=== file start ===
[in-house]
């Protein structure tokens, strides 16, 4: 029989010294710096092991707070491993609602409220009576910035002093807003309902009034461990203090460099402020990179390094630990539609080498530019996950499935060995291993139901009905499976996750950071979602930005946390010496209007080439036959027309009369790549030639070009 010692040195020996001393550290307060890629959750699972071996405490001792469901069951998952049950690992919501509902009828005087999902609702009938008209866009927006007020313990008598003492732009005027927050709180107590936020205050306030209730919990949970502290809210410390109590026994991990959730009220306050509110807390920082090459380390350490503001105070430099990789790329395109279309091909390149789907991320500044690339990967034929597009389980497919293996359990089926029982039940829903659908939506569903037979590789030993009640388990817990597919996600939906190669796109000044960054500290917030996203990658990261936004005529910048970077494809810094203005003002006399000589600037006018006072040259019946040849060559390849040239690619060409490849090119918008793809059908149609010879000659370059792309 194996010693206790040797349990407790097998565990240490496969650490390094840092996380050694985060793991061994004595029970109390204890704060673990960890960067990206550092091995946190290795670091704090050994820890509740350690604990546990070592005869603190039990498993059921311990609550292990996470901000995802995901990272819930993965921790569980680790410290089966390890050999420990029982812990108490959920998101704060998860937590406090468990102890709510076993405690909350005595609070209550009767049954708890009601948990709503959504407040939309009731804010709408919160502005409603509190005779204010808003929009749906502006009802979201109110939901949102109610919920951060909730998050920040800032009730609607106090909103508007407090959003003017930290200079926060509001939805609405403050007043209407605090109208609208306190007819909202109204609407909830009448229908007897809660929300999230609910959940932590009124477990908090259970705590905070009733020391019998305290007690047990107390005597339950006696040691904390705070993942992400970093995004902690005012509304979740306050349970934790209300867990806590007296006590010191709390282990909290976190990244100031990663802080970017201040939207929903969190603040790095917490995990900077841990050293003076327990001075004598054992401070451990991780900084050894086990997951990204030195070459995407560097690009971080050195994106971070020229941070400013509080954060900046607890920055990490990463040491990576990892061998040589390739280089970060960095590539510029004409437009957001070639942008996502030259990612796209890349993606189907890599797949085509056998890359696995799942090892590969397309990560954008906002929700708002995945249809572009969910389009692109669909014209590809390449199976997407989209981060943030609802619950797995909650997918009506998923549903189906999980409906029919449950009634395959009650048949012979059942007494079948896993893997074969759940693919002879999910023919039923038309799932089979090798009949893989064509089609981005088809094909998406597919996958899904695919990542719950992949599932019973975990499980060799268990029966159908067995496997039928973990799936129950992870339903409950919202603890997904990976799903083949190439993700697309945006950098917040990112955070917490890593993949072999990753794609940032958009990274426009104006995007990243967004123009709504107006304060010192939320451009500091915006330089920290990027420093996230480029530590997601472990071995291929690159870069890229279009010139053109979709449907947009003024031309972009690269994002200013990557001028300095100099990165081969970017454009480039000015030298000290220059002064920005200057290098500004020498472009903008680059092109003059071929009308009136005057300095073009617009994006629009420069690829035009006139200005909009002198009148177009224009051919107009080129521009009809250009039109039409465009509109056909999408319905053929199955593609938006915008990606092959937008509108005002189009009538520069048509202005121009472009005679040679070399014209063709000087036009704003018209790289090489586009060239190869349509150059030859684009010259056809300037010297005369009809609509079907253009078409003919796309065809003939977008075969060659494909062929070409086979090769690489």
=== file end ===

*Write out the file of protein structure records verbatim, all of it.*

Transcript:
[in-house]
């Protein structure tokens, strides 16, 4: 029989010294710096092991707070491993609602409220009576910035002093807003309902009034461990203090460099402020990179390094630990539609080498530019996950499935060995291993139901009905499976996750950071979602930005946390010496209007080439036959027309009369790549030639070009 010692040195020996001393550290307060890629959750699972071996405490001792469901069951998952049950690992919501509902009828005087999902609702009938008209866009927006007020313990008598003492732009005027927050709180107590936020205050306030209730919990949970502290809210410390109590026994991990959730009220306050509110807390920082090459380390350490503001105070430099990789790329395109279309091909390149789907991320500044690339990967034929597009389980497919293996359990089926029982039940829903659908939506569903037979590789030993009640388990817990597919996600939906190669796109000044960054500290917030996203990658990261936004005529910048970077494809810094203005003002006399000589600037006018006072040259019946040849060559390849040239690619060409490849090119918008793809059908149609010879000659370059792309 194996010693206790040797349990407790097998565990240490496969650490390094840092996380050694985060793991061994004595029970109390204890704060673990960890960067990206550092091995946190290795670091704090050994820890509740350690604990546990070592005869603190039990498993059921311990609550292990996470901000995802995901990272819930993965921790569980680790410290089966390890050999420990029982812990108490959920998101704060998860937590406090468990102890709510076993405690909350005595609070209550009767049954708890009601948990709503959504407040939309009731804010709408919160502005409603509190005779204010808003929009749906502006009802979201109110939901949102109610919920951060909730998050920040800032009730609607106090909103508007407090959003003017930290200079926060509001939805609405403050007043209407605090109208609208306190007819909202109204609407909830009448229908007897809660929300999230609910959940932590009124477990908090259970705590905070009733020391019998305290007690047990107390005597339950006696040691904390705070993942992400970093995004902690005012509304979740306050349970934790209300867990806590007296006590010191709390282990909290976190990244100031990663802080970017201040939207929903969190603040790095917490995990900077841990050293003076327990001075004598054992401070451990991780900084050894086990997951990204030195070459995407560097690009971080050195994106971070020229941070400013509080954060900046607890920055990490990463040491990576990892061998040589390739280089970060960095590539510029004409437009957001070639942008996502030259990612796209890349993606189907890599797949085509056998890359696995799942090892590969397309990560954008906002929700708002995945249809572009969910389009692109669909014209590809390449199976997407989209981060943030609802619950797995909650997918009506998923549903189906999980409906029919449950009634395959009650048949012979059942007494079948896993893997074969759940693919002879999910023919039923038309799932089979090798009949893989064509089609981005088809094909998406597919996958899904695919990542719950992949599932019973975990499980060799268990029966159908067995496997039928973990799936129950992870339903409950919202603890997904990976799903083949190439993700697309945006950098917040990112955070917490890593993949072999990753794609940032958009990274426009104006995007990243967004123009709504107006304060010192939320451009500091915006330089920290990027420093996230480029530590997601472990071995291929690159870069890229279009010139053109979709449907947009003024031309972009690269994002200013990557001028300095100099990165081969970017454009480039000015030298000290220059002064920005200057290098500004020498472009903008680059092109003059071929009308009136005057300095073009617009994006629009420069690829035009006139200005909009002198009148177009224009051919107009080129521009009809250009039109039409465009509109056909999408319905053929199955593609938006915008990606092959937008509108005002189009009538520069048509202005121009472009005679040679070399014209063709000087036009704003018209790289090489586009060239190869349509150059030859684009010259056809300037010297005369009809609509079907253009078409003919796309065809003939977008075969060659494909062929070409086979090769690489």